Lesson 1107 – Incarceration

Just look at that attitude.

Just look at that attitude.

Oh those darn kids are at it again. While the neighbors on one side of us don’t mind chickens in their yard (they said that they’ve seen a dramatic reduction of ticks this year and were happy about that), our chickens (really it’s just the juvenile gang that’s doing this) have now traveled through the woods to our *other* neighbor’s yard.

They weren’t so happy.

We got a knock on the door. “Um, your chickens are in our yard. They’re kind of out-of-control.”

And yes they were.

Those brazen little-hoodlum-this-spring chicks were parading right through the volleyball net area set up for a party later that day.

Didn’t blame them a bit. It’s one thing to put up with the chicken poop in your own yard, quite another to ask a neighbor to put up with it. Especially when they are having guests over.

And here’s the rub, with our older flock and our newer juveniles, we aren’t getting very many eggs. We can’t even send over a dozen or two eggs as a peace offering. Next Spring, check us out, but right now? We’ve got very little. There was nothing to do but shoo our chickens back into our yard and then babysit them until it was time to go into the coop.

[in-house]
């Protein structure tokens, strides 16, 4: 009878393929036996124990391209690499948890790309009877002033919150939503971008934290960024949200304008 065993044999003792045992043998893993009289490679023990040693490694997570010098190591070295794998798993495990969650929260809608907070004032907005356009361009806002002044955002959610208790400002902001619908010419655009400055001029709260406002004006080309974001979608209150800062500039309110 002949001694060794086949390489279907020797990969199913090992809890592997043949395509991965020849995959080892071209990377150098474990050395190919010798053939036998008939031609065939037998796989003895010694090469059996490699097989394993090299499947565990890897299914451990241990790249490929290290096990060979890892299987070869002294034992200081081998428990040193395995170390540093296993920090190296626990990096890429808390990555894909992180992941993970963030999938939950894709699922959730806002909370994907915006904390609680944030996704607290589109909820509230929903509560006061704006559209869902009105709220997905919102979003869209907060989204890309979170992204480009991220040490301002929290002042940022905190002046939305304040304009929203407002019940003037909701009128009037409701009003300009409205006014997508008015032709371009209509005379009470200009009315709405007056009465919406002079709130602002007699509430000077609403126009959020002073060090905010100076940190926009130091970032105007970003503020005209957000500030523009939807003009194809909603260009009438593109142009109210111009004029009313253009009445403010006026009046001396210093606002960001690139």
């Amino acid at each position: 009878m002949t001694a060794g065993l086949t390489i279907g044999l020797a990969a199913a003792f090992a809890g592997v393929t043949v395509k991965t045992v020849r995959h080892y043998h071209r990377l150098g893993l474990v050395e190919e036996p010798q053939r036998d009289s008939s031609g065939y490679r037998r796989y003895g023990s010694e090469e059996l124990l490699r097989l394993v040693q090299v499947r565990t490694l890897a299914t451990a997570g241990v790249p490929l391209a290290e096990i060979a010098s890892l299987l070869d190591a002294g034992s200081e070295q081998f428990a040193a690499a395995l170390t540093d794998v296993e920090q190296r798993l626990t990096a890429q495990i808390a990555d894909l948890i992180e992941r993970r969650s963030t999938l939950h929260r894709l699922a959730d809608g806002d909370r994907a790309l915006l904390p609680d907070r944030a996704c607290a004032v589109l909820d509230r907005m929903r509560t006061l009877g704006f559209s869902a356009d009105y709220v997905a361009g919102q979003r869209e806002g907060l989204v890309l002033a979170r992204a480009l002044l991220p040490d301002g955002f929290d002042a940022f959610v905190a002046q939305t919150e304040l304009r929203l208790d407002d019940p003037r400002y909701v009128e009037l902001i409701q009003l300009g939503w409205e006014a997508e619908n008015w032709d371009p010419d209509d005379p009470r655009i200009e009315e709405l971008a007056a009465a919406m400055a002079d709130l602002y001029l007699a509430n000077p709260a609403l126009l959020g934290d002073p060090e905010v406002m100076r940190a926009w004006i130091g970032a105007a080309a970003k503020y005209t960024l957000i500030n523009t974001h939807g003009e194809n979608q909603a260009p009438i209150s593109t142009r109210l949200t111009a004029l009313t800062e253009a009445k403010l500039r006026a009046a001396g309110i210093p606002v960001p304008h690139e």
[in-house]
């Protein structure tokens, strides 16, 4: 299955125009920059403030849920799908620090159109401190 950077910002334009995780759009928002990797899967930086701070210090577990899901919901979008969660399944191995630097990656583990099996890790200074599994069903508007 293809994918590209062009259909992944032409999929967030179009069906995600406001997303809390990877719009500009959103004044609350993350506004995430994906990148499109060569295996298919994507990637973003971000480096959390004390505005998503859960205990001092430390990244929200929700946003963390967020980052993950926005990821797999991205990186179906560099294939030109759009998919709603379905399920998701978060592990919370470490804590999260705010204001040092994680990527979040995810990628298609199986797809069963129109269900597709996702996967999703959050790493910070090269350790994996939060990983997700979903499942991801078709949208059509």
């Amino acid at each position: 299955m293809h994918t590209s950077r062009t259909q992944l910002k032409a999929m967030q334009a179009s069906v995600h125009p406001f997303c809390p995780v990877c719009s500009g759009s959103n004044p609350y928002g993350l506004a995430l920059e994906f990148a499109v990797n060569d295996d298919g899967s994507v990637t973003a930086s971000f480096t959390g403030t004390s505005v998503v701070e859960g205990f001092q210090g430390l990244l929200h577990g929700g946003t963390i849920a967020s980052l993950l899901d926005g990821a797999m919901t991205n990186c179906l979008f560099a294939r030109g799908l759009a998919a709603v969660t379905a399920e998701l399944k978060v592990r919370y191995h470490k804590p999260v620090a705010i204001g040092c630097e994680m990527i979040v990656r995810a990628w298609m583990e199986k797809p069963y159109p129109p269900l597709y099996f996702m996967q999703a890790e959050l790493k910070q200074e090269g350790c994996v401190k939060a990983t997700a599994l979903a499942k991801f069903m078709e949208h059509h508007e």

Respect for your neighbor’s property and peace is a huge part of having a backyard flock. For now, (because I can’t really separate them) our flock is under house arrest. I’m only letting them out around dinner time and I make sure I have some scraps for them to munch as enticement to stay in our yard.

Because it’s starting to get darker earlier, there’s not enough time to explore the neighborhood. They eat, scratch, drink, exercise for a bit and then start heading back into the coop.

Of course if this doesn’t work, I may consider electronic bracelets (joking) to keep track of my law snubbing youngsters. It is my sincere hope is that with maturity, eventually these juveniles will come to respect some rules and boundaries.

But with this rough riding youth gang – I’m not going to hold my breath.


Wendy Thomas writes about the lessons learned while raising children and chickens in New Hampshire. Contact her at Wendy@SimpleThrift.com

Also, join me on Facebook to find out more about the flock (children and chickens) and see some pretty funny chicken jokes, photos of tiny houses, and even a recipe or two.

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1 Comment

Filed under Living Tiny in a Big House, Uncategorized

One response to “Lesson 1107 – Incarceration

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